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About Us--Our History

We have been an organization for more than 60 years.

The Midwest Institute of Scandinavian Culture, Inc. was originally founded as The Wisconsin Institute of Scandinavian Culture on July 6, 1960.

Guide to the Midwest Institute of Scandinavian Culture Collection

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Guide to the Midwest Institute of Scandinavian Culture Collection, 1960-2023

The Midwest Institute of Scandinavian Culture (Nordenfolk) collection shows the influence of ethnic Scandinavian roots on local Midwestern culture and documents the activity of the organization both regionally and abroad. Includes primarily meeting minutes, program materials, and correspondence from 1961-2023 (bulk 1970s-2010s).

About Us

Our Story

The Midwest Institute of Scandinavian Culture, Inc. was originally founded as The Wisconsin Institute of Scandinavian Culture on July 6, 1960.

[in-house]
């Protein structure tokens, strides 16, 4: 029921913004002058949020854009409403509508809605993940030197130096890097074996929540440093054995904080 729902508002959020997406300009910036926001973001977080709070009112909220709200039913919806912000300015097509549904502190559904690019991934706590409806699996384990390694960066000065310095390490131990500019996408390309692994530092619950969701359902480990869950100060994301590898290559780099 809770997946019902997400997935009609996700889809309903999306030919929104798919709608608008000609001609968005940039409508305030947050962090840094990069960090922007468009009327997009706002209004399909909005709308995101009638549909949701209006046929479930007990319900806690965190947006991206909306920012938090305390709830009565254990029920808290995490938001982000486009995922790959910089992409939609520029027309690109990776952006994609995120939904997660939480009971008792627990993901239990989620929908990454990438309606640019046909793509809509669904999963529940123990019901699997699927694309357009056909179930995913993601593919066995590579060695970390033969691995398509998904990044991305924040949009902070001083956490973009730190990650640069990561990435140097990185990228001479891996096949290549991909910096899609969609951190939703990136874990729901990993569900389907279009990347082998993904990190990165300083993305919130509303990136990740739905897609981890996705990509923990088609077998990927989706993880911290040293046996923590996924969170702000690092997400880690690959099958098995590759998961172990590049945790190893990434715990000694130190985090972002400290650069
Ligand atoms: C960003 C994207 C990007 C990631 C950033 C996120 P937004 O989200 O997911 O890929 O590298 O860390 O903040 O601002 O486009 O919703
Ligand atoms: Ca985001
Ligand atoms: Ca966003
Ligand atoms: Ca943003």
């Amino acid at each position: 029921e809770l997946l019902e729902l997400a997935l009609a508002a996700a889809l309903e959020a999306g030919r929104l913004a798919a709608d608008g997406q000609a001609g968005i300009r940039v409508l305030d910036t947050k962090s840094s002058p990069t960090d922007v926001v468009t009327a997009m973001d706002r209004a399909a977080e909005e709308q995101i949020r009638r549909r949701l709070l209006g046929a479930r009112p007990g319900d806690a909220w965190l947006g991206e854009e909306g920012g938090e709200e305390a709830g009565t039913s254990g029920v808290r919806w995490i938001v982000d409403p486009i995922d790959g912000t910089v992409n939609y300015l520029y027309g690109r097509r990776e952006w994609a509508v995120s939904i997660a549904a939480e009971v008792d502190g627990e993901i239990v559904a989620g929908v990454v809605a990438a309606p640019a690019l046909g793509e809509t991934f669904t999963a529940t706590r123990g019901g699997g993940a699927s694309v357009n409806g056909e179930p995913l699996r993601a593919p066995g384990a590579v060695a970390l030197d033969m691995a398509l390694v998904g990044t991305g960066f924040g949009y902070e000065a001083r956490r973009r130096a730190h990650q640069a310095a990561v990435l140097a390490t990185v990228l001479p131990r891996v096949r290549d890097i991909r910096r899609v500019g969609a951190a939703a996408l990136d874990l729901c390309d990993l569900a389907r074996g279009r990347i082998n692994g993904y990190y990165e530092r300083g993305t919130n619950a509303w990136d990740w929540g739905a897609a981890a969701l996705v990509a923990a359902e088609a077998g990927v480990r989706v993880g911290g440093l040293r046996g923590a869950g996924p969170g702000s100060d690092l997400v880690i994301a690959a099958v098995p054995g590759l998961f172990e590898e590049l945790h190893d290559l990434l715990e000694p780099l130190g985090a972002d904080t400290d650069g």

The eight original incorporators included:

 

1.         A. Elmer Anderson, Grand Secretary of the Scandinavian-  American Fraternity

2.         Mrs. Kempton German, wife of an Eau Claire Physician

3.         Orville Torgerson, Physics teacher at Memorial High School in Eau Claire

4.         Ralph Gilbert, vice-president of the American National Bank in Eau Claire

5.         Trygve Ager, reporter for the Minneapolis Star Tribune

6.         Henry Christoffersen, attorney from Chippewa Falls, Wisconsin

7.         Gerald Thorpe, President of First National Bank in Chippewa Falls, Wisconsin

8.         Lawrence Wahlstrom, Chairman of the Department of Mathematics at Wisconsin State         College in Eau Claire.

From the very beginning, the purpose of the organization was, and continues to be “To promote a better understanding and appreciation of Scandinavian and Finnish culture among all people regardless of age, nationality, race, color, or creed”.  This includes the people, places, and environments of Denmark, Finland, Iceland, Norway, and Sweden.